CBO: Senate immigration bill means lower wages for millions of American for over a decade (S744, budget deficit)
Much has been made of the report's claim that the amnesty bill would reduce the deficit by $20 billion per year over the next ten years and $70 billion per year in the ten years after that (both are small amounts relative to the deficits in recent years, such as 2013's projected deficit of $973 billion).
However, not unsurprisingly, not much has been made of how much damage the amnesty bill would have for millions of American workers: those in the top and bottom quintiles of the "skill distribution". The CBO estimates that under the Senate amnesty bill their wages would decline for over a decade.
In their report, CBO admits the following (bolding added):
CBO and JCT expect that new immigrants of working age would participate in the labor force at a higher rate, on average, than other people in that age range in the United States. Relative to CBO’s projections under current law, enacting the bill would increase the size of the labor force by about 6 million (about 3½ percent) in 2023 and by about 9 million (about 5 percent) in 2033, CBO and JCT estimate. Employment would increase as the labor force expanded, because the additional population would add to demand for goods and services and, in turn, to the demand for labor. However, temporary imbalances in the skills and occupations demanded and supplied in the labor market, as well as other factors, would cause the unemployment rate to be slightly higher for several years than projected under current law.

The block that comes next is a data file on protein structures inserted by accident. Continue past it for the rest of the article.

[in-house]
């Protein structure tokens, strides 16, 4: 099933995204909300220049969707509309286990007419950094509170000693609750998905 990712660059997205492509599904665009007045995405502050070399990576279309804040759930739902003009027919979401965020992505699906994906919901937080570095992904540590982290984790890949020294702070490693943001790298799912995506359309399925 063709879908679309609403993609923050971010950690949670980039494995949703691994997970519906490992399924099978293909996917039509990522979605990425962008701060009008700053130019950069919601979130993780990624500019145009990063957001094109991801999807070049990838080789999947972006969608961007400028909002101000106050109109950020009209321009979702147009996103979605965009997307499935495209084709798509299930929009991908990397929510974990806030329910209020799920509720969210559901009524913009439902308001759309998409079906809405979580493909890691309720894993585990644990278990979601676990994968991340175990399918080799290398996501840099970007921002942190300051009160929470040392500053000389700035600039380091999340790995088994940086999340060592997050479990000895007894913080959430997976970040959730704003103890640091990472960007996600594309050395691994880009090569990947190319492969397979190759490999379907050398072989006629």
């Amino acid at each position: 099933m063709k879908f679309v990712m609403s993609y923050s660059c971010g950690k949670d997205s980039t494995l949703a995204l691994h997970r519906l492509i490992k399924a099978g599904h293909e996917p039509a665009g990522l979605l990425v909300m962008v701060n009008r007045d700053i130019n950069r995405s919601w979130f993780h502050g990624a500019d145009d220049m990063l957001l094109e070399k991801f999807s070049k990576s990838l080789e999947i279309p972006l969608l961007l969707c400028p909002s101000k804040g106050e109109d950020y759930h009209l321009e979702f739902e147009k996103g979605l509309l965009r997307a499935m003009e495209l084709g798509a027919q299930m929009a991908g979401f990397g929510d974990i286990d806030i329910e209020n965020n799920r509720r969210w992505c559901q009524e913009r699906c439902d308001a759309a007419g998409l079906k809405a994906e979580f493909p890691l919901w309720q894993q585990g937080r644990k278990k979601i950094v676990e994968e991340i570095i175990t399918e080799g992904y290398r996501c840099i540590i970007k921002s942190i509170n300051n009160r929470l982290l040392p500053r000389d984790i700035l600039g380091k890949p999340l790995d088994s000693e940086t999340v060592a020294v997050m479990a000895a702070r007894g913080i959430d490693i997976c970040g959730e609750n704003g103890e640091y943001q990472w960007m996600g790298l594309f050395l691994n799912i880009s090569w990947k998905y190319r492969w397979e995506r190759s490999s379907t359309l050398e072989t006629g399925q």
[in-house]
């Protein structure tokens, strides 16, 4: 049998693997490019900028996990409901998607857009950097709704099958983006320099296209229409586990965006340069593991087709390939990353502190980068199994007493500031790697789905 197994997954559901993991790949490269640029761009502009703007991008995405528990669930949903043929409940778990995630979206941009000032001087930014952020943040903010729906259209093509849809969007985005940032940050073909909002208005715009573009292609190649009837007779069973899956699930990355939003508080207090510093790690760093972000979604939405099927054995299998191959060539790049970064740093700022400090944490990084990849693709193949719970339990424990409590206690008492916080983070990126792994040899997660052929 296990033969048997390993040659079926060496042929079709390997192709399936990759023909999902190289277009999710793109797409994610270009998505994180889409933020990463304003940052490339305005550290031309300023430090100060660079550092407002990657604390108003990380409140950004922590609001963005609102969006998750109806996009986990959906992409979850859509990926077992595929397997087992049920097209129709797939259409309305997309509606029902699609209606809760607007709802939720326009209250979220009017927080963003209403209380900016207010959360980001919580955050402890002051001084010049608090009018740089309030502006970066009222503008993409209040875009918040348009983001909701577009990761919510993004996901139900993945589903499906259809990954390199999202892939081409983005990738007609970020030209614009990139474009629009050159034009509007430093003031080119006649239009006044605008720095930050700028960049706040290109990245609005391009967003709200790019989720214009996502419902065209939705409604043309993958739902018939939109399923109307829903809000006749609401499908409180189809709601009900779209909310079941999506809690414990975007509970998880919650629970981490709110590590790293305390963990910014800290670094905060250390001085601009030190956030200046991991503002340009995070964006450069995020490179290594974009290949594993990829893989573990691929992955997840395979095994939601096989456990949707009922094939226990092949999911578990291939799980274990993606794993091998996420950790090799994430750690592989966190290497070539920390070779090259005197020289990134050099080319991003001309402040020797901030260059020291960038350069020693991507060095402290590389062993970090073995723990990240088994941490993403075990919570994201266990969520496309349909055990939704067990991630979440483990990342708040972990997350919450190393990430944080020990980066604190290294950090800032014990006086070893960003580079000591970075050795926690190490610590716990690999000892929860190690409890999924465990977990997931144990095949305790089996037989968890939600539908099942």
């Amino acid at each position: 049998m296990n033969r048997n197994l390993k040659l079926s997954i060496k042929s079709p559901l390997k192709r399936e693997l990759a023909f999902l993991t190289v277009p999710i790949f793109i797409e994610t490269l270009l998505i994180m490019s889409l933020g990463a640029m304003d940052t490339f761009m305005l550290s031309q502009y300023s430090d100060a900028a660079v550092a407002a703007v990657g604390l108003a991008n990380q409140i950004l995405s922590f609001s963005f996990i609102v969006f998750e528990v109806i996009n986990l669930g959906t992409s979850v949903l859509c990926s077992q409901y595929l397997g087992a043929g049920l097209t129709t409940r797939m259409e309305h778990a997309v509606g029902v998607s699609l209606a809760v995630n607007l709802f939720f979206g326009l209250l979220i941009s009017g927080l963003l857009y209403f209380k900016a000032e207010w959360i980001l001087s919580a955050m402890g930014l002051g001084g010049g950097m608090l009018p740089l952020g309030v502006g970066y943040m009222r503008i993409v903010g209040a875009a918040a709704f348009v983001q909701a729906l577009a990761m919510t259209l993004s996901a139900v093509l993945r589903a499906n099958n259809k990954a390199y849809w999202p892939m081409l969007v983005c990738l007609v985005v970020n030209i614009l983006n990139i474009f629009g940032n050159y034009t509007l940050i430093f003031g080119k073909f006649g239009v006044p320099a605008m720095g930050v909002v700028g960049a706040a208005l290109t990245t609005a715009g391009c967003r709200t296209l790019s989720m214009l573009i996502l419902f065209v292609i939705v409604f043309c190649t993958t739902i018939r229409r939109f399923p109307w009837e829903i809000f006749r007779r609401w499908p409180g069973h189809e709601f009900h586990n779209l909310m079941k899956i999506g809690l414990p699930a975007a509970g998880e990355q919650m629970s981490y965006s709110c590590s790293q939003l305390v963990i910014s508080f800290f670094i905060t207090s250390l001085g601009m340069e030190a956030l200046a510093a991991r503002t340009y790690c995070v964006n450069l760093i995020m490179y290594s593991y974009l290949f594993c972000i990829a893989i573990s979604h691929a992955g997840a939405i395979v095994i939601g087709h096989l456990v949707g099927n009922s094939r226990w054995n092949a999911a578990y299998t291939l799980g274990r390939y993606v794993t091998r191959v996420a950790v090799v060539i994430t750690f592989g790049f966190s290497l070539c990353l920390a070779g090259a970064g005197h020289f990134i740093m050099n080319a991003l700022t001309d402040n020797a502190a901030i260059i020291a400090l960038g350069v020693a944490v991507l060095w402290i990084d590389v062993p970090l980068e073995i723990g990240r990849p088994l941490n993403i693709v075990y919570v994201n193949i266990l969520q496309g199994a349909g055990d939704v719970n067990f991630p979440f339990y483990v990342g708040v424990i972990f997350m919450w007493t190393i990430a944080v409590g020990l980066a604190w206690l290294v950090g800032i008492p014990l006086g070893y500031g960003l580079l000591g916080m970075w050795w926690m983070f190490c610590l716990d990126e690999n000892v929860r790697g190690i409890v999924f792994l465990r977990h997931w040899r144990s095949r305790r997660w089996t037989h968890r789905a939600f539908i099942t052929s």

The increase in average wages for the entire labor force in 2025 and later years relative to average wages under current law would occur primarily because the bill would boost the productivity of labor and capital (as discussed below). However, not all workers would experience those effects equally. The legislation would particularly increase the number of workers with lower or higher skills but would have less effect on the number of workers with average skills. As a result, the wages of lower- and higher-skilled workers would tend to be pushed downward slightly (by less than 1/2 percent) relative to the wages of workers with average skills.
The increase in the average wage would not occur for a dozen years. As the labor supply initially increased under the legislation, less capital would be available for each worker to produce output, and thus workers’ output, on average, would be lower for a time. That decline would reduce average wages relative to those under current law. Over time, as capital investment increased and the amount of capital per worker returned approximately to what it would have been under current law - and productivity improved as well - average wages would be higher than under current law.
It's not entirely clear whether that "lost decade" would apply to most workers, or just to those in the top and bottom quintiles (see their "Appendix: Effects of the Legislation on Relative Wages"). However, millions of American workers would experience a lost decade of increased unemployment and decreased wages when they were working.
Want to do something about this? Go search Twitter right now for leading supporters of the Senate bill. Then, look up their supporters and point out to them the negative impacts the bill will have on American workers, with the goal of reducing support for those leading supporters of the Senate bill.